Tomorrow morning at 7am I set off on a colossal journey into the unknown. Let’s see: never been on an overnight cycling trip. Check. Never travelled alone for six weeks. Check. Never dreamt of visiting all the countries in the EU before. Check. So what’s my plan and why am I doing it?
My plan is to visit all the remaining 27 countries in the EU by bike and train before March 2019, the date set for Brexit. The month I will lose my EU citizenship and all the rights that go with that, not least the right to move freely across any border between any of these countries.
I have no idea whether I’ll complete my quest as this is a massive challenge for me, but I reckon at this point starting is more important than getting to the finish line. Whatever happens, for the next six weeks I’ll be squeezing my life into four panniers on two wheels. And maybe that’s enough! I will have seen Europe on the brink of this change, and seen Britain from Europe. To know what other Europeans think about Brexit.
Finally this is also as much about discovering myself as uncovering Europe. Brexit is a big rupture and whatever happens it has shaken and stirred things in many people. For myself it has made me question my cosy assumptions but also changed the way I want to be.
As a writer and publisher I’ve spent the last 20 years sitting at a desk living in my head. Now I want to find out what it means to live in my body. I have no idea whether my body wants to be lived in that much. We shall see!
Taking bike control is my way of saying control happens at many levels. The bike has allowed me to get back control over my health and wellbeing – physical and mental – and also in some sense to this process that we are all living through. Three months ago I was a stone overweight. Preparing for this trip I’ve peddled over 1000km and got my BMI in order. Whatever happens next this goal has already made a huge difference to my life.
On Europe I can’t do very much to influence national policy but I can at least listen to people and start to understand more the very many connections between us and Europe, the myriad threads of existence and history that bind us together. And to deepen those links in an act of unity.
Although I understand the many reasons why people voted Leave, I do not accept that the vast majority of people will have more control over their lives when we leave the EU. Partly because Britain will be poorer post Brexit and poorer countries and people have less control. And partly because the British government decided most of the policies that happened here in our 40 years of membership, not Europe. If people feel that they have lost control it is not Europe that has taken it away.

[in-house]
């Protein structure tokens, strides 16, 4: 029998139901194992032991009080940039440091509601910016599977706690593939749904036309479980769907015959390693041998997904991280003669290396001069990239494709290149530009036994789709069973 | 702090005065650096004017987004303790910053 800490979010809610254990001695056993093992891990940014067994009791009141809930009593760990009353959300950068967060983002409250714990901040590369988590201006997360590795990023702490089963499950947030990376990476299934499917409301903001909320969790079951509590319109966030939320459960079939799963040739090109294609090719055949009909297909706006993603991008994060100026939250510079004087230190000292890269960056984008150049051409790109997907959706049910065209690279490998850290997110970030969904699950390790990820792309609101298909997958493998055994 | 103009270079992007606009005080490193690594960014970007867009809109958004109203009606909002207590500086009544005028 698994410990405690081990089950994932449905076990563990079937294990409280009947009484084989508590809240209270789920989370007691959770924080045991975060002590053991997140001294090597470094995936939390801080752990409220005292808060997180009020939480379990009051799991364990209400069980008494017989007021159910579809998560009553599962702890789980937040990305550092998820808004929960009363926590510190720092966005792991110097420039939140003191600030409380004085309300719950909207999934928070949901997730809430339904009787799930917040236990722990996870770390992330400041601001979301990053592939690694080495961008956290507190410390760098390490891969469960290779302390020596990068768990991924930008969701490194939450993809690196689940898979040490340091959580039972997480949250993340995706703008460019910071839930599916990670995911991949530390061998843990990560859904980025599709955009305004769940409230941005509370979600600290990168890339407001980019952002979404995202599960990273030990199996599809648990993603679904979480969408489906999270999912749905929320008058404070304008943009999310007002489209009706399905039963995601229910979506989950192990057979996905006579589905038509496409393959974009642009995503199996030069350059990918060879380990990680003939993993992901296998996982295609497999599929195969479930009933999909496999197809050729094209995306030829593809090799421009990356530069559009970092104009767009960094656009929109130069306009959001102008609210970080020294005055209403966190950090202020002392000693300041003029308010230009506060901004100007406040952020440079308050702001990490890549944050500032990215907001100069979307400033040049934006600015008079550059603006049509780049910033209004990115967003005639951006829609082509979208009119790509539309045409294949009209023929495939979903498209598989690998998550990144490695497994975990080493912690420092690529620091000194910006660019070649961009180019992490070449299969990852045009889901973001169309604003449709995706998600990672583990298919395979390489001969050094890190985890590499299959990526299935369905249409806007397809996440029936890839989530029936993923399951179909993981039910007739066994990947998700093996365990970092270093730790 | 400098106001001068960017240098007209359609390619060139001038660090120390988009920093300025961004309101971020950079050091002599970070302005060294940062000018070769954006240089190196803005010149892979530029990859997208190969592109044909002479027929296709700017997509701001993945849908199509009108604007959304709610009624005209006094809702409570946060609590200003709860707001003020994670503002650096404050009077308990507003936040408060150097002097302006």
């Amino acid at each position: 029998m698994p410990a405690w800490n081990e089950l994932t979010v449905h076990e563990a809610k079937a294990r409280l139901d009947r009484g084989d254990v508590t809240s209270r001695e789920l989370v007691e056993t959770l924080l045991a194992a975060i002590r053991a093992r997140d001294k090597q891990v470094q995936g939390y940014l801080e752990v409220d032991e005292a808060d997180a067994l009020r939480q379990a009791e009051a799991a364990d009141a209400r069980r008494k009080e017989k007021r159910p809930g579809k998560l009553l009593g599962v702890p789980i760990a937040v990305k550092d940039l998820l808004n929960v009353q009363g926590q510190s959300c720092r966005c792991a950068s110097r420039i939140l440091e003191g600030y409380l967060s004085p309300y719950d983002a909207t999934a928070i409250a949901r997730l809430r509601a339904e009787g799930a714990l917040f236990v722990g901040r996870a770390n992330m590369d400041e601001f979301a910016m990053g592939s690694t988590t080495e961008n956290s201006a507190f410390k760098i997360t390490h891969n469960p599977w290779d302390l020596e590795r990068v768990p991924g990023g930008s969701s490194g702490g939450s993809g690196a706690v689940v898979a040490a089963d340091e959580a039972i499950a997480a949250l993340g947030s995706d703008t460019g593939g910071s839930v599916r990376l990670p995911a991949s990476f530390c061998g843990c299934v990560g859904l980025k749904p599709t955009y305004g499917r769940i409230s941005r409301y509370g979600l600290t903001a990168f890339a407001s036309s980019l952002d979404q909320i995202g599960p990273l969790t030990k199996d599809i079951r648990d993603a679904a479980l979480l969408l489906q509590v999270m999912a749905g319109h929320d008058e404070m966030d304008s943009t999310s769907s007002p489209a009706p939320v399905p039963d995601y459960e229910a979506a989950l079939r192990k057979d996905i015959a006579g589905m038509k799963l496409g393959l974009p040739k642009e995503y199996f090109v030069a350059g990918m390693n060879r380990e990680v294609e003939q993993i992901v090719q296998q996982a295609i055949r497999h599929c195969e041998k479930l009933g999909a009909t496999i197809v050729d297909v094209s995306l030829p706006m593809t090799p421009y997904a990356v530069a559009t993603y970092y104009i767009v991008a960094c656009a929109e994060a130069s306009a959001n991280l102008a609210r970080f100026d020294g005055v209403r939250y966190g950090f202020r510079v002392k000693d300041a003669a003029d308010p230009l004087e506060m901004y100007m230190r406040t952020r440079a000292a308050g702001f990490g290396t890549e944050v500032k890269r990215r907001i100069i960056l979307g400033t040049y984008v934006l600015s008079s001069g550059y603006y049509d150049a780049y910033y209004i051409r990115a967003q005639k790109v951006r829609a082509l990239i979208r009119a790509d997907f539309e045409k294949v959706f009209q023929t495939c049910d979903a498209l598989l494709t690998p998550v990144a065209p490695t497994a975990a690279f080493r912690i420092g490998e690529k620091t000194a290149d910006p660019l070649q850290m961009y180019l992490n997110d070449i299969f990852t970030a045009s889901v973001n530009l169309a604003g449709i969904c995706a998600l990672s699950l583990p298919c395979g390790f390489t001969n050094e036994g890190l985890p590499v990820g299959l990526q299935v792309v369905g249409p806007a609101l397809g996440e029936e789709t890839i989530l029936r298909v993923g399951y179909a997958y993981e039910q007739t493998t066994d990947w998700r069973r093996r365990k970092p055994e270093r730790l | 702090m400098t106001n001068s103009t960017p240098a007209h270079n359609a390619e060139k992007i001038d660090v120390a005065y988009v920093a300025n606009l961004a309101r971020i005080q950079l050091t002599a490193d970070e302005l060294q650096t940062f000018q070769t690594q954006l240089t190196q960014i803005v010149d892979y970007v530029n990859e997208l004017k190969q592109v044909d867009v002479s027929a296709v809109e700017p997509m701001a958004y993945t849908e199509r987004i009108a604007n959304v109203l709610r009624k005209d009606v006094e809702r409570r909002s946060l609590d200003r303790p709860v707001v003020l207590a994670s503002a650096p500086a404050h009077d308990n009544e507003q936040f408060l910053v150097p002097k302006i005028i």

I voted and campaigned to Remain but I want to be open minded that I am wrong about Europe. Indeed, one day during the Referendum campaign, a vocal Leave campaigner came up to our little Remain street table and said “you are all brainwashed,” something of course I had always prescribed to their side. It did make me think for a moment, but then she carried on speaking, pointing her finger at us aggressively, “This is our chance to kick out all the immigrants.”
I know immigration was not the only reason to vote Leave but for many people it became the great threat, fuelled by the endless negative Tabloid news cycle and failed Tory promises to meet lower immigration targets. People forgot that immigrants are people first, and that these people do an incredible amount of good for this country and for the people who are already living here.
I ride a dutch bike – a Gazelle – and it is a fantastically comfortable ride, the best bike I have ever had. I bought it four years ago from a Dutch guy called Berno, who lives in North Wales (of whom more in later posts). He has lived there for 30 years, is married with kids, has learnt fluent Welsh as well as English, gives a fantastic amount back to his community as a volunteer on a local Welsh language paper. And yet now he is uncertain of his status. For the first time he feels labelled as an immigrant. This is the cost of Brexit.
Many people want managed migration and the EU can’t deliver it, because at its heart is the principle of freedom of movement. But the cost of a managed migration policy is the loss of our own freedom of movement, significant damage to our economy and the loss of friendships, relationships, families and an indefinable spirit of welcoming that has now caused so many EU citizens to leave or think about leaving Britain.
And with that I set out, offering thoughts for all those altered lives, wondering what I will find in myself and in the first few countries I visit in this first leg of my quest. With hope I search for something positive to take away from this disputed, disruptive and unpredictable grand depart.